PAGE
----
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First Light D810A, dead of the CCD?

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Oh no, now Maurice is on the case as well! Yves and Maurice, this is like taking on two sumo wrestlers when you're five foot two in your high heels (which I am... Well, nearly.)  OK guys, I'm ready. An Old Testament CCD imager, unreconstructed! Simeis 142. Gimme gimme!!! (And Maurice, put that F2.8 thing back in your closet. International fighting rules specify a minimum F ratio of 5.)

By the way, here is a CCD image of the NAM using a monochrome CCD, 8 seconds per colour and 17 seconds in Ha. (Would I lie to you?)

NAN%20Pelican%20HaRGB%20WEDBSIZE-L.jpg

:evil: lly

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what about the Canon 60da i don't think Canon are dragging there heals. i don't have one but i have the 1100d i know its not a top end dslr but it works.and the Canon 60Da is £700 ok it is a lower mgpl but wont that mean less noise (joke) just though id stir it up a bit.

Thought Canon had ceased production of the 60Da and haven't produced a 70Da.

Dave

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Ah Sir, that is hard to beat indeed!

On the Sony A7 series ... please read this and then decide if that sensor is really golden or if it's high pass filtering, if you thought the old nikon star eating problem was real ...

http://www.dpreview.com/forums/post/55841466

/Yves

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As explained and demonstrated several times by Mr. 5 ft 2, luminance makes the difference in quality/depth of mono CCD images vs. DSLR images (or OSC CCD images) and, in this particular case, an Ha filter in front of a mono sensor boosts the signal and contrast of the emission nebulas. With a DSLR/OSC CCD an UHC filter helps boosting the contrast, but it cannot match a (3 nm) pure Ha signal. True RGB with a mono CCD (I.e. without luminance) vs. CFA (Bayer) RGB doesn't make much of a difference if you ask me.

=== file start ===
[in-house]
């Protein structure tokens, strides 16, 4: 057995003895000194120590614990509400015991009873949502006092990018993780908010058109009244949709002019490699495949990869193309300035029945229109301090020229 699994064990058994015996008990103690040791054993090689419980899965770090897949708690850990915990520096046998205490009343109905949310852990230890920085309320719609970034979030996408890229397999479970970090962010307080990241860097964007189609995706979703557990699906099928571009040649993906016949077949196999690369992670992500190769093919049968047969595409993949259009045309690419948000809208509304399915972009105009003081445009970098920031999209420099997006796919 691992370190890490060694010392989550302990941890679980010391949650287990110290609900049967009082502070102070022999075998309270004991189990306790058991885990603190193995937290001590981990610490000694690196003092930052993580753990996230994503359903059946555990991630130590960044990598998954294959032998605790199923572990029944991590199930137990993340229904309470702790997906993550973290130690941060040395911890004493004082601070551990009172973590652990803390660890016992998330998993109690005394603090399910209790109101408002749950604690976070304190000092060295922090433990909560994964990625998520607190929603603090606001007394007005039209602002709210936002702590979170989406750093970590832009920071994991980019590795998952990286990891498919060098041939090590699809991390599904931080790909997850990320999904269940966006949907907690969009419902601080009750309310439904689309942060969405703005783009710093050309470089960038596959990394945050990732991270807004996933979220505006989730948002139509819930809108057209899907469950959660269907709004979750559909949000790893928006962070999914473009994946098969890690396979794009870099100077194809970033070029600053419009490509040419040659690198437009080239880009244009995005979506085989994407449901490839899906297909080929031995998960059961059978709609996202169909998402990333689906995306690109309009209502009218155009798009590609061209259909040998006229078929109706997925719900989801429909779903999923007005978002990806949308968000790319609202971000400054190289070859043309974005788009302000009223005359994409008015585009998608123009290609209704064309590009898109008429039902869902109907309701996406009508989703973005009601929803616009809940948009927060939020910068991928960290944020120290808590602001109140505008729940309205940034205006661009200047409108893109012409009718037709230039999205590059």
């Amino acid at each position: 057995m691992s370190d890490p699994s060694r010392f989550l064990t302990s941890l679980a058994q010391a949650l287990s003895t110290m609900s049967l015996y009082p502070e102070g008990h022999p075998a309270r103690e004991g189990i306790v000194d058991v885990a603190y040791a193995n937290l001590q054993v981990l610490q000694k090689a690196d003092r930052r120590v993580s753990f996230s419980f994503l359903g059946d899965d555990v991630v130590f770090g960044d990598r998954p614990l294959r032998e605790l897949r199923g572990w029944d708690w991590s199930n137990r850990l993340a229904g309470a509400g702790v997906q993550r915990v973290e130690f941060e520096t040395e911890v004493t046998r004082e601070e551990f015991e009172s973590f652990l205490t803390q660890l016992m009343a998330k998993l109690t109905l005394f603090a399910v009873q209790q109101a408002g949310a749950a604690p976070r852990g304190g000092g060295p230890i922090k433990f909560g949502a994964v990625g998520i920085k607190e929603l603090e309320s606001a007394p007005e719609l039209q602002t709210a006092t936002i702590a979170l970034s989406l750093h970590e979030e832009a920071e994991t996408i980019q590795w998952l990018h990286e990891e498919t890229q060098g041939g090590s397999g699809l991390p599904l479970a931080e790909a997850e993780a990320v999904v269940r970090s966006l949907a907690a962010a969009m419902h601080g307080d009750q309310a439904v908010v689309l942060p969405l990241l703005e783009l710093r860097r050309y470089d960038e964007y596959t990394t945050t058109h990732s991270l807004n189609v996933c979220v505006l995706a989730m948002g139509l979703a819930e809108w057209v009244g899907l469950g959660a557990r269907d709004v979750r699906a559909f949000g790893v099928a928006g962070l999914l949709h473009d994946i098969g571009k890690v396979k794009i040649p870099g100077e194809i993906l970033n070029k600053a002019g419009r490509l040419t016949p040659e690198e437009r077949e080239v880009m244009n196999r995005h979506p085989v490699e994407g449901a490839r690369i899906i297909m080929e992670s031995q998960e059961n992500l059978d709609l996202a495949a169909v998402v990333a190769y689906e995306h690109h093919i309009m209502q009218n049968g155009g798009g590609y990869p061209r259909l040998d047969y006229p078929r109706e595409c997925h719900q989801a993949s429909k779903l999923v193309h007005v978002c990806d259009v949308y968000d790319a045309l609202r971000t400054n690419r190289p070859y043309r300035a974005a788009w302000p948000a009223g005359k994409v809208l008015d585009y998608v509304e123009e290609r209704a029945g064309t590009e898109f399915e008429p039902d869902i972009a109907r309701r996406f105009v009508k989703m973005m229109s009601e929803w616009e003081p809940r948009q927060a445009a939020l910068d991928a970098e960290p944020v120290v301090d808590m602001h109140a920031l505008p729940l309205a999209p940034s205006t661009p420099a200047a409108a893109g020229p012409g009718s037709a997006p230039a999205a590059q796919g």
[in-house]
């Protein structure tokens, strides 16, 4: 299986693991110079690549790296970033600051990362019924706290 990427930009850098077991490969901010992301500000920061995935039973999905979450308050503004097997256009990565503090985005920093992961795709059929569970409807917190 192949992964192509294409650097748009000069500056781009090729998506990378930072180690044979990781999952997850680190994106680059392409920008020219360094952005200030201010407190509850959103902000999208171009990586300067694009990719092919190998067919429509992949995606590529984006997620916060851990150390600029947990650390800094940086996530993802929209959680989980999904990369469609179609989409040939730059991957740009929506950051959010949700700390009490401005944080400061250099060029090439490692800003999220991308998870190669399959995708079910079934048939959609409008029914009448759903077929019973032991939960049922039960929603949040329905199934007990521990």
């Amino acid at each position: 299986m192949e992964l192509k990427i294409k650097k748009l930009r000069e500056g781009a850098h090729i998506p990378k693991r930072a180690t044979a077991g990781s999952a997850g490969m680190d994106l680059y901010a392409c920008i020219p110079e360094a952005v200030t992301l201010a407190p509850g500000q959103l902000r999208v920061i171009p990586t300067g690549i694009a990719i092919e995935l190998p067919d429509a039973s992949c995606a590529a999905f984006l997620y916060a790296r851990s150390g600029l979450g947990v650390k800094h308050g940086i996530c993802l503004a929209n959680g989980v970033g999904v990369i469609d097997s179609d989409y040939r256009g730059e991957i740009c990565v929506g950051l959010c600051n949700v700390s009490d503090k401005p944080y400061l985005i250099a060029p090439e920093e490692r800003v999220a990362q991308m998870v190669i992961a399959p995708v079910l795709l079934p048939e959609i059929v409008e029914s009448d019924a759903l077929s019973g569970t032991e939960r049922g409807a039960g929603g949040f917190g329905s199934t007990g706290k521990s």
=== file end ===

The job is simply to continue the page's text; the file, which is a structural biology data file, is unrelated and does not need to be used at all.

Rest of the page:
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Why do people always tend to compare cameras budget-wise instead of sensor-size-wise in the DSLR – CCD debat? I totally agree with Yves; a 36 MP mono CCD + filters truly costs a fortune.

Although I recently acquired a CCD-camera to extend my current imaging gear, I’ll stick to the DSLR for mobile use. Mainly because of the ease of use (quick setup, no need for a laptop).

I held a presentation about the potentials of the current high-end DSLRs as astrocameras at the CEDIC convention in Linz last March. The powerpoint can be downloaded from my website. It includes several DSLR/CCD comparison shots of the same objects. http://www.dutchdeepsky.com/maurice_toet_cedic_2015.pdf

Interesting and largely in agreement with my own findings- in regard to fast optics and dark skies being good for DSLR work.

Can I just check the notation was correct on this page of the presentation?

DSLR_zpsyxrlv0ri.jpg

Edited by laser_jock99

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As explained and demonstrated several times by Mr. 5 ft 2, luminance makes the difference in quality/depth of mono CCD images vs. DSLR images (or OSC CCD images) and, in this particular case, an Ha filter in front of a mono sensor boosts the signal and contrast of the emission nebulas. With a DSLR/OSC CCD an UHC filter helps boosting the contrast, but it cannot match a (3 nm) pure Ha signal. True RGB with a mono CCD (I.e. without luminance) vs. CFA (Bayer) RGB doesn't make much of a difference if you ask me.